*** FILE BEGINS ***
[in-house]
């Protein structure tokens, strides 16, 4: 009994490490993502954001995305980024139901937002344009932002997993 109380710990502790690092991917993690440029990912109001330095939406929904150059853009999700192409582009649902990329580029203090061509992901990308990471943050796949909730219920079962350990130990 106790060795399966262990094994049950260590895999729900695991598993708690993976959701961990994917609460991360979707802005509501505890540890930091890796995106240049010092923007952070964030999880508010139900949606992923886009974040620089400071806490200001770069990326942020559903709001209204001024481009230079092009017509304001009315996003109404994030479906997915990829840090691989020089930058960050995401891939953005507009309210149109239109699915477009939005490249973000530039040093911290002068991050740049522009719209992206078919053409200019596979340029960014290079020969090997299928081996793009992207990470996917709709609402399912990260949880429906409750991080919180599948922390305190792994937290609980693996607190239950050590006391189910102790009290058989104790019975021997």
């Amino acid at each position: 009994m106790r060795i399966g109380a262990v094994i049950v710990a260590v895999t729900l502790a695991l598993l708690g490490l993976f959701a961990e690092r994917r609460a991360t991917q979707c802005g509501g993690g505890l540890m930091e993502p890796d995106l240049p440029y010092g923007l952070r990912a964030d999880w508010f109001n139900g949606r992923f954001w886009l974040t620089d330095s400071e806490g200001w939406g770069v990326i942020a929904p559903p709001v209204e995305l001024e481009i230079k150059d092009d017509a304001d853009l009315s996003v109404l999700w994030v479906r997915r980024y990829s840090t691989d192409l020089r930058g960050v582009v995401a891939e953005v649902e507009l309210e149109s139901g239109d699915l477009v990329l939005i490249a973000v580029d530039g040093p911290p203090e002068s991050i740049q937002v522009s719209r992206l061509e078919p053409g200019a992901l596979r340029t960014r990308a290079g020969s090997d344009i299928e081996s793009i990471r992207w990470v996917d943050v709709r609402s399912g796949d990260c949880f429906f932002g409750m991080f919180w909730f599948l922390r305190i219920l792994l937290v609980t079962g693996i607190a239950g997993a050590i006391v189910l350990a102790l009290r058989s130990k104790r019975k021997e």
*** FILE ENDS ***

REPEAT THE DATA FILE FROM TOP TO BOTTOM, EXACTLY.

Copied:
[in-house]
């Protein structure tokens, strides 16, 4: 009994490490993502954001995305980024139901937002344009932002997993 109380710990502790690092991917993690440029990912109001330095939406929904150059853009999700192409582009649902990329580029203090061509992901990308990471943050796949909730219920079962350990130990 106790060795399966262990094994049950260590895999729900695991598993708690993976959701961990994917609460991360979707802005509501505890540890930091890796995106240049010092923007952070964030999880508010139900949606992923886009974040620089400071806490200001770069990326942020559903709001209204001024481009230079092009017509304001009315996003109404994030479906997915990829840090691989020089930058960050995401891939953005507009309210149109239109699915477009939005490249973000530039040093911290002068991050740049522009719209992206078919053409200019596979340029960014290079020969090997299928081996793009992207990470996917709709609402399912990260949880429906409750991080919180599948922390305190792994937290609980693996607190239950050590006391189910102790009290058989104790019975021997």
């Amino acid at each position: 009994m106790r060795i399966g109380a262990v094994i049950v710990a260590v895999t729900l502790a695991l598993l708690g490490l993976f959701a961990e690092r994917r609460a991360t991917q979707c802005g509501g993690g505890l540890m930091e993502p890796d995106l240049p440029y010092g923007l952070r990912a964030d999880w508010f109001n139900g949606r992923f954001w886009l974040t620089d330095s400071e806490g200001w939406g770069v990326i942020a929904p559903p709001v209204e995305l001024e481009i230079k150059d092009d017509a304001d853009l009315s996003v109404l999700w994030v479906r997915r980024y990829s840090t691989d192409l020089r930058g960050v582009v995401a891939e953005v649902e507009l309210e149109s139901g239109d699915l477009v990329l939005i490249a973000v580029d530039g040093p911290p203090e002068s991050i740049q937002v522009s719209r992206l061509e078919p053409g200019a992901l596979r340029t960014r990308a290079g020969s090997d344009i299928e081996s793009i990471r992207w990470v996917d943050v709709r609402s399912g796949d990260c949880f429906f932002g409750m991080f919180w909730f599948l922390r305190i219920l792994l937290v609980t079962g693996i607190a239950g997993a050590i006391v189910l350990a102790l009290r058989s130990k104790r019975k021997e």